Consider creating a membership community or even online courses. These are great ways to offer your own products and services and get more compensation for it. You can create a private online cycling community and charge a fee to join. You could also make cycling courses, masterclasses, and webinars for profit. This is why it’s important to choose a niche that you’re passionate about because you’ll be able to provide services like these better and make more money from them.

When you start making money as a cycling content creator, you must pay taxes on it in most cases. You should treat your brand as a business. Start putting back enough money to pay your federal and state taxes (pending where you are located) so that you don’t get into trouble. It feels good to turn your brand into a business, too. There are many benefits and write-offs that you can get, too. You can actually save money with your brand when you treat it like a business.


Enhancing Your Cycling Expertise and Authority

You want to become an expert in your niche. It will rapidly grow your audience and make you more money if you’re monetized. The best way to be an expert is to know a lot about your niche. The best way to know a lot about your niche is to learn something new about your niche every single day. Whatever your niche is, look at all the components and sub-niches that make it up and learn each one at an expert level. The more you know, the better you’ll be able to grow.

As a cyclist content creator, you’re still a cyclist. You should be ensuring that you’re constantly improving your cycling and bike handling skills. The better of a cyclist you are, the more serious people will take you. Ride to ride better. Improve your skills. Beat your PRs. Try racing and group riding. Get good at your bike riding, and make sure you tell your audience about it.

YouTube is awesome. It has tons of cycling videos. You can even watch races and race recaps on it. This is something you should be consuming at least once a day. Watch cycling videos, reviews, tips, and races. It’s free to watch all that. It will also master your knowledge of cycling. The more you watch, the more you’ll know, and the more you can create content about.

As a content creator, you want to help cyclists. Get an understanding of their needs and wants. Understand how they like to consume information. Then target those needs and wants with information formats that they enjoy consuming. Answer the hardest questions with the easiest answers, and you’ll grow significantly. Always be nice, polite, and extremely willing to help. Be okay with answering the same question more than once, too.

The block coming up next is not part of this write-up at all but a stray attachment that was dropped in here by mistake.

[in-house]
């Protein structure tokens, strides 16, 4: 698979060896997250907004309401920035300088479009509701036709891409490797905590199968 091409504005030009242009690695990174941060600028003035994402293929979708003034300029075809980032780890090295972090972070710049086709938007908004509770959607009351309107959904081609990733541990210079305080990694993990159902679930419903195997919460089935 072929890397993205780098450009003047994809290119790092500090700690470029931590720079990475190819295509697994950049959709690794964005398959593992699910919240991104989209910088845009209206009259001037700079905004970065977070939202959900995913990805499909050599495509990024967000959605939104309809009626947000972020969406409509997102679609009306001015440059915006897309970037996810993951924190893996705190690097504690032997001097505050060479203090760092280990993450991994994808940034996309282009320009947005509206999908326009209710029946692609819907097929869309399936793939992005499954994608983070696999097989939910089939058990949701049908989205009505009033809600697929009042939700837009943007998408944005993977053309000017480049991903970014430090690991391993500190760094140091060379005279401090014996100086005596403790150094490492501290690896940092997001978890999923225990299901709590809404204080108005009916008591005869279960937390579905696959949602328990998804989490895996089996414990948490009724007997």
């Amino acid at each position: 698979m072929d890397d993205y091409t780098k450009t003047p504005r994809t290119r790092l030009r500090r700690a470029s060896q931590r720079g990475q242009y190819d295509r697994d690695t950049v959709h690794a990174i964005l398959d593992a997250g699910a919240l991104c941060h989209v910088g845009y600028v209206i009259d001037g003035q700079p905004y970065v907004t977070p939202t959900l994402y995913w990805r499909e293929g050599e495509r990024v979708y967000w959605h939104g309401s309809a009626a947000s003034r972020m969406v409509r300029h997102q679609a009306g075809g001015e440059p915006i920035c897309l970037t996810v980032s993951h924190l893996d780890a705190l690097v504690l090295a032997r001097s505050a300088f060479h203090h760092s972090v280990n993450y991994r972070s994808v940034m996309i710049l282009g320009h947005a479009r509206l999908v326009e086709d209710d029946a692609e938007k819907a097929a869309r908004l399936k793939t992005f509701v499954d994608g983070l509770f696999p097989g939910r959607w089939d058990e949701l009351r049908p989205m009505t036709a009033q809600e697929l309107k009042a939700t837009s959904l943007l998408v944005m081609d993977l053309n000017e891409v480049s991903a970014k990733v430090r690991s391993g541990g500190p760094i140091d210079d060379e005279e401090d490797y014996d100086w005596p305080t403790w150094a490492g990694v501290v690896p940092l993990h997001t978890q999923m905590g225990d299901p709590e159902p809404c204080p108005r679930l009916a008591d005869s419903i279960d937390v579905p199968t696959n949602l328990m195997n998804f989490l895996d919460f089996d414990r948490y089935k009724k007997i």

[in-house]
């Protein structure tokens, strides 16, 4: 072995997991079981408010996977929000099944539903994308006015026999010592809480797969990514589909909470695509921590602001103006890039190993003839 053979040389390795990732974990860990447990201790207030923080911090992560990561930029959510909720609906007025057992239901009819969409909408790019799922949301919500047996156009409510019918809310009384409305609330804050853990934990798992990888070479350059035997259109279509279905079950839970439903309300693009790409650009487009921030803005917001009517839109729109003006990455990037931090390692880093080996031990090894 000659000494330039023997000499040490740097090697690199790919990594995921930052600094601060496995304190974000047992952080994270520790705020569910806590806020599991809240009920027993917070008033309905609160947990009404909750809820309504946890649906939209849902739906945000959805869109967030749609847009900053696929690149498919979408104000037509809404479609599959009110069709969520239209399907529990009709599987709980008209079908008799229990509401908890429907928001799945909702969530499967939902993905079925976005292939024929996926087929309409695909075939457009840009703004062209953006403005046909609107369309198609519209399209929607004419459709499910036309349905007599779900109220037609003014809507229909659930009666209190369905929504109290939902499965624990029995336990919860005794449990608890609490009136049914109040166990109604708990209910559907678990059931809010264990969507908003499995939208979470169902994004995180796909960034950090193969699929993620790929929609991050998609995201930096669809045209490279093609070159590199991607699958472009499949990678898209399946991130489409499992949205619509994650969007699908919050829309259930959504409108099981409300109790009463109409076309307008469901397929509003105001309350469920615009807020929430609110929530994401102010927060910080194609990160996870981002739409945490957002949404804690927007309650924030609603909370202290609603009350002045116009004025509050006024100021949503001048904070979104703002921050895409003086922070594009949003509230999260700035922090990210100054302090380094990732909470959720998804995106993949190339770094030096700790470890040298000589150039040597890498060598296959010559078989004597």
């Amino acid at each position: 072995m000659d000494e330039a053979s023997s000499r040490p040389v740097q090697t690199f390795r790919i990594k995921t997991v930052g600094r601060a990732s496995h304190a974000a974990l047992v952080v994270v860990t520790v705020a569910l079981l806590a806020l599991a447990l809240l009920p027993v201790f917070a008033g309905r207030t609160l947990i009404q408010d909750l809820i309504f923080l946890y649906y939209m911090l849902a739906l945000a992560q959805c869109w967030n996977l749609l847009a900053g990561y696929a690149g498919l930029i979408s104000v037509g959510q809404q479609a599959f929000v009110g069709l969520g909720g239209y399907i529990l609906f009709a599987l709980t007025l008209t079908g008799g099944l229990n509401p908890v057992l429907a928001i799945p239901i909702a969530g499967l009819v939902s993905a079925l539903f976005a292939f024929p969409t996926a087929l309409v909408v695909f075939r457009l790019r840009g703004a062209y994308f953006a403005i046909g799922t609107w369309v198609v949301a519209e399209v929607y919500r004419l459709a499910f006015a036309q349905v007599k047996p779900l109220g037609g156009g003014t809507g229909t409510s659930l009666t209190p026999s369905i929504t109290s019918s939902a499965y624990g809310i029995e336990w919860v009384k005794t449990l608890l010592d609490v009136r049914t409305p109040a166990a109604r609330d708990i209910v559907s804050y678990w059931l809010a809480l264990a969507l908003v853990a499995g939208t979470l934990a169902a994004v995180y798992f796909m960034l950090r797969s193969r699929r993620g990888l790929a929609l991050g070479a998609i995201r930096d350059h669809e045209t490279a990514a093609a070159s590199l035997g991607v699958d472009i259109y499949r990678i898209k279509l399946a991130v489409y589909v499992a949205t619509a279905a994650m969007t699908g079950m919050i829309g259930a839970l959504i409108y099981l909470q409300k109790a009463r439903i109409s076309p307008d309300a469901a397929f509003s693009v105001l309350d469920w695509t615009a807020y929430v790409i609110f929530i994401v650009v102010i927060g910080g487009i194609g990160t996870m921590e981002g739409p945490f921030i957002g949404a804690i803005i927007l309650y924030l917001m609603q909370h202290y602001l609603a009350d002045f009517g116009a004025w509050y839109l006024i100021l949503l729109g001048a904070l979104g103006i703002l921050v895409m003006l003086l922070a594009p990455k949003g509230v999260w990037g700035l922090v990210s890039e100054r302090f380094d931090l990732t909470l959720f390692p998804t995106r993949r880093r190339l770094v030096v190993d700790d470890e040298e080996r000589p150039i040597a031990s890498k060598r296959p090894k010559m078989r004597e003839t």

Common Challenges of Being a Cycling Content Creator

One of the most common challenges as a cycling content creator is burnout and lack of motivation. The best way to deal with this is to slow down. If you’re posting a new blog post every day and starting to burn out, slow down and post every other day instead. Find your balance and rhythm in content creation. Stay organized and consistent with a content calendar. Give yourself time to relax and do your own thing by scheduling stuff ahead of time. You’re only human, after all – make sure you act like it.

It takes a while to get an audience and make money. It usually takes about a year or two to start developing a returning audience. It takes three or more years to start making money. You have to work for it. The internet is too big for things to happen overnight. There is no such thing as overnight success in content creation. I focus my first year on content so that I have proof of my work. The second year is about marketing so that I can build an audience. The third year is dedicated to making money. Have a 3-to-5-year business plan and strategy because goals will help you accomplish what you want.

If you feel like the market is too competitive, then you need to further narrow down your niche. This blog focuses on beginner cyclists. But if I felt it was too competitive, I’d pivot to beginner gravel cyclists or beginner road cyclists to narrow down my niche. You could even go with a local niche to narrow it down further. You just need to make sure there is an audience and a way to profit. You want some sort of competition. No competition is usually not a good thing. It means there isn’t an audience. If you need to narrow down your niche to feel better about what you’re doing after researching it, go for it.

You’re going to get negative feedback, and people will not like you. This is something you need to accept now so that you can get over it quickly. Don’t let it drag you down. Some negative feedback is good and can help you build a better brand. Some are just there to troll you and should be ignored. Block them. Ban them. Take away their ability to troll. As you grow, so will the trolls. There is really nothing we can do to stop them.


Final Thoughts About Being a Cycling Content Creator

Becoming a cycling content creator is a good idea. You can do a lot for your own cycling needs, the cycling community, and, of course, your ability to make more money.

You just need to make sure you follow the advice above and other advice that you’ll learn as you go.

If you’ve enjoyed this post, please share it with others. You can also give me a one-time tip for creating it and providing it for free.

I can discuss each of the subjects above in more detail. If you’d like me to do that, let me know in the comments below.

Be sure you subscribe to my free email newsletter for more cycling tips and resources.

Shawn Gossman

About Shawn Gossman

Shawn Gossman is the author of this post and founder of the Beginner Cycling Tips Blog.

Shawn has been an avid cyclist for around 12 years. He road, gravel, mountain, and trail bikes. He likes adventuring more than racing.

Connect With Our Blog:

Pin It on Pinterest

Share This